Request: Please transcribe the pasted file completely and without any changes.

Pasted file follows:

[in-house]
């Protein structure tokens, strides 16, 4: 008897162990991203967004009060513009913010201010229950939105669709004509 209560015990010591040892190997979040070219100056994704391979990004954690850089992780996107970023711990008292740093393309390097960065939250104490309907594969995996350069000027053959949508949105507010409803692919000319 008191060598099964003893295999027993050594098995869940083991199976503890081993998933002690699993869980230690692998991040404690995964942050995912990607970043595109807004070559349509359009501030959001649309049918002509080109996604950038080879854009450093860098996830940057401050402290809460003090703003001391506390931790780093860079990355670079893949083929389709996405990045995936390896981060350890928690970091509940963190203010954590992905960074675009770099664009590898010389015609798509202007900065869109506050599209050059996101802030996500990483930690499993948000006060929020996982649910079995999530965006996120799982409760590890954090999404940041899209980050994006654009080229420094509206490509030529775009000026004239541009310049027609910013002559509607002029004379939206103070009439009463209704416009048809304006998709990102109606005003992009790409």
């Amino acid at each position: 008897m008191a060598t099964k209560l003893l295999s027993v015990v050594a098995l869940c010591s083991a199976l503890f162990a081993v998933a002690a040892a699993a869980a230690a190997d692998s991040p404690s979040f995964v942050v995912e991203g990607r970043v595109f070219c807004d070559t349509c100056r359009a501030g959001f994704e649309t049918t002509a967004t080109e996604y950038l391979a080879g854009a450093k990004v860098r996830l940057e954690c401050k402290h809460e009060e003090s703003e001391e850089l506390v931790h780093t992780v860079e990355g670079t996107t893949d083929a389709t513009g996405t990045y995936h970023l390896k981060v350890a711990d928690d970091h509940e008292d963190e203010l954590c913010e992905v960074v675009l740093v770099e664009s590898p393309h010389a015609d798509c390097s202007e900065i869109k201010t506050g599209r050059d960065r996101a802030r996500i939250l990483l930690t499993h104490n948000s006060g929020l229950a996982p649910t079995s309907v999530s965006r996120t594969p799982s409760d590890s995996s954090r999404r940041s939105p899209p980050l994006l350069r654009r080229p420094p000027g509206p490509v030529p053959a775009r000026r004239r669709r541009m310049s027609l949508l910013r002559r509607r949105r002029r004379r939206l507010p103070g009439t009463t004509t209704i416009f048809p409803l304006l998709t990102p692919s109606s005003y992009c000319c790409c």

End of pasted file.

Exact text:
[in-house]
């Protein structure tokens, strides 16, 4: 008897162990991203967004009060513009913010201010229950939105669709004509 209560015990010591040892190997979040070219100056994704391979990004954690850089992780996107970023711990008292740093393309390097960065939250104490309907594969995996350069000027053959949508949105507010409803692919000319 008191060598099964003893295999027993050594098995869940083991199976503890081993998933002690699993869980230690692998991040404690995964942050995912990607970043595109807004070559349509359009501030959001649309049918002509080109996604950038080879854009450093860098996830940057401050402290809460003090703003001391506390931790780093860079990355670079893949083929389709996405990045995936390896981060350890928690970091509940963190203010954590992905960074675009770099664009590898010389015609798509202007900065869109506050599209050059996101802030996500990483930690499993948000006060929020996982649910079995999530965006996120799982409760590890954090999404940041899209980050994006654009080229420094509206490509030529775009000026004239541009310049027609910013002559509607002029004379939206103070009439009463209704416009048809304006998709990102109606005003992009790409």
């Amino acid at each position: 008897m008191a060598t099964k209560l003893l295999s027993v015990v050594a098995l869940c010591s083991a199976l503890f162990a081993v998933a002690a040892a699993a869980a230690a190997d692998s991040p404690s979040f995964v942050v995912e991203g990607r970043v595109f070219c807004d070559t349509c100056r359009a501030g959001f994704e649309t049918t002509a967004t080109e996604y950038l391979a080879g854009a450093k990004v860098r996830l940057e954690c401050k402290h809460e009060e003090s703003e001391e850089l506390v931790h780093t992780v860079e990355g670079t996107t893949d083929a389709t513009g996405t990045y995936h970023l390896k981060v350890a711990d928690d970091h509940e008292d963190e203010l954590c913010e992905v960074v675009l740093v770099e664009s590898p393309h010389a015609d798509c390097s202007e900065i869109k201010t506050g599209r050059d960065r996101a802030r996500i939250l990483l930690t499993h104490n948000s006060g929020l229950a996982p649910t079995s309907v999530s965006r996120t594969p799982s409760d590890s995996s954090r999404r940041s939105p899209p980050l994006l350069r654009r080229p420094p000027g509206p490509v030529p053959a775009r000026r004239r669709r541009m310049s027609l949508l910013r002559r509607r949105r002029r004379r939206l507010p103070g009439t009463t004509t209704i416009f048809p409803l304006l998709t990102p692919s109606s005003y992009c000319c790409c």